Here is a simple reality check for you: do models (entities) in your project tend to have names like
ContentItem? If so, your project may not be meaningful to your users. You’re probably going to (or already do) have problems in communicating with them.
You see, the end users and domain experts don’t think in this terms. They don’t order “items” to build some “thing”. They order laser cannons and remote controllers to build a giant laser-beam-shooting, remote-controlled robot.
If you call some entity an
Object it means you don’t really know what it is and what it does. I bet the domain experts don’t call it an “object”, they call it “a part used to build a giant robot”. Can you see how much more information is given by a good name? Your “object” is a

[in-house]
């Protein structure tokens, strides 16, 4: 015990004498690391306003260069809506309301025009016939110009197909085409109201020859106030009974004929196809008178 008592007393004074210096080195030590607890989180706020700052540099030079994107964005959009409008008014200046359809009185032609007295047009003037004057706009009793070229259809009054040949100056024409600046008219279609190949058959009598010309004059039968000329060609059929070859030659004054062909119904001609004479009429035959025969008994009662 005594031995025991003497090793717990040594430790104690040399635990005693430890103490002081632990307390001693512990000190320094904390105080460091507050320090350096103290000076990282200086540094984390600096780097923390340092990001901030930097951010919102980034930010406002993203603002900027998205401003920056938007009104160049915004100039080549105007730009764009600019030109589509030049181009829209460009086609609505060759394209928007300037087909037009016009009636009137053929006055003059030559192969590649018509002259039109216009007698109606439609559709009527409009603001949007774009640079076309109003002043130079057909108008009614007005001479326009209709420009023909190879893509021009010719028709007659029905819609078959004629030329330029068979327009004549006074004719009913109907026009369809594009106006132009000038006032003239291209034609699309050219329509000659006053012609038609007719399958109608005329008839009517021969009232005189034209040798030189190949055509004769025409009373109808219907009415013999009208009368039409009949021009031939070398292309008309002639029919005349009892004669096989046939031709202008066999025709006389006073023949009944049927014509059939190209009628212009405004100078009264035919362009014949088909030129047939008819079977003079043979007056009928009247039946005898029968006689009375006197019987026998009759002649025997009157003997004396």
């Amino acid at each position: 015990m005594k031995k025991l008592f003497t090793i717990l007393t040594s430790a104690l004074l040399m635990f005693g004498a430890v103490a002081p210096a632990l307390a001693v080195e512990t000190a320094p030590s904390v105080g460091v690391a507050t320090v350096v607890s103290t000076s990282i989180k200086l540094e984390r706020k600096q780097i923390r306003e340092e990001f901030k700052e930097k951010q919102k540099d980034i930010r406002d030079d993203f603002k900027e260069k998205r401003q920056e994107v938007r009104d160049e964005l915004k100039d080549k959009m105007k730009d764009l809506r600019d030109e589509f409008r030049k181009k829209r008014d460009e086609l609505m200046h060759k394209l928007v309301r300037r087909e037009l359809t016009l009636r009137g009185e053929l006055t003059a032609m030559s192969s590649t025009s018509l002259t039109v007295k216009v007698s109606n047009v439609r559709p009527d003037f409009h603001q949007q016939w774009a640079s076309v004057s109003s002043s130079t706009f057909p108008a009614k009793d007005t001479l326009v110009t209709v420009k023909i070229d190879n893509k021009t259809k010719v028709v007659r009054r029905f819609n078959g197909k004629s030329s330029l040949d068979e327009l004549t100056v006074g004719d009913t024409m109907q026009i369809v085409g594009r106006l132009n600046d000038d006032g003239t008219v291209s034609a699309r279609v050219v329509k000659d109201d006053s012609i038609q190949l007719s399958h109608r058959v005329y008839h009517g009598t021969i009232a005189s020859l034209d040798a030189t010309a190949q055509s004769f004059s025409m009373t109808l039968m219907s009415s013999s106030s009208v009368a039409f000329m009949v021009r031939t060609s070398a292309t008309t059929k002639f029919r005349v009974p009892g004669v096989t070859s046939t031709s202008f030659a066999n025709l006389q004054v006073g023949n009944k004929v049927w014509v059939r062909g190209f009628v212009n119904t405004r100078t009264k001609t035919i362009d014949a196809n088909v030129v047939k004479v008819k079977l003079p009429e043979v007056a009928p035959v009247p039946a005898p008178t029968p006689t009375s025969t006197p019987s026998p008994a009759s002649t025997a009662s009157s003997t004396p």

Part, so it has some technical characteristics, it belongs to some robot(s), it is probably stored in some warehouse, it may have a price, versions, dependencies, requirements, subclasses etc. This list could go on and on.
On the other hand what does the name
Object tell you? From my experience, it tells you that the developers don’t understand the users, the users don’t understand (and hate) the application, the specs are missing or outdated and no-one is able to identify a single use-case for the system. In short, not much of a success.
So, what’s your favorite meaningless name?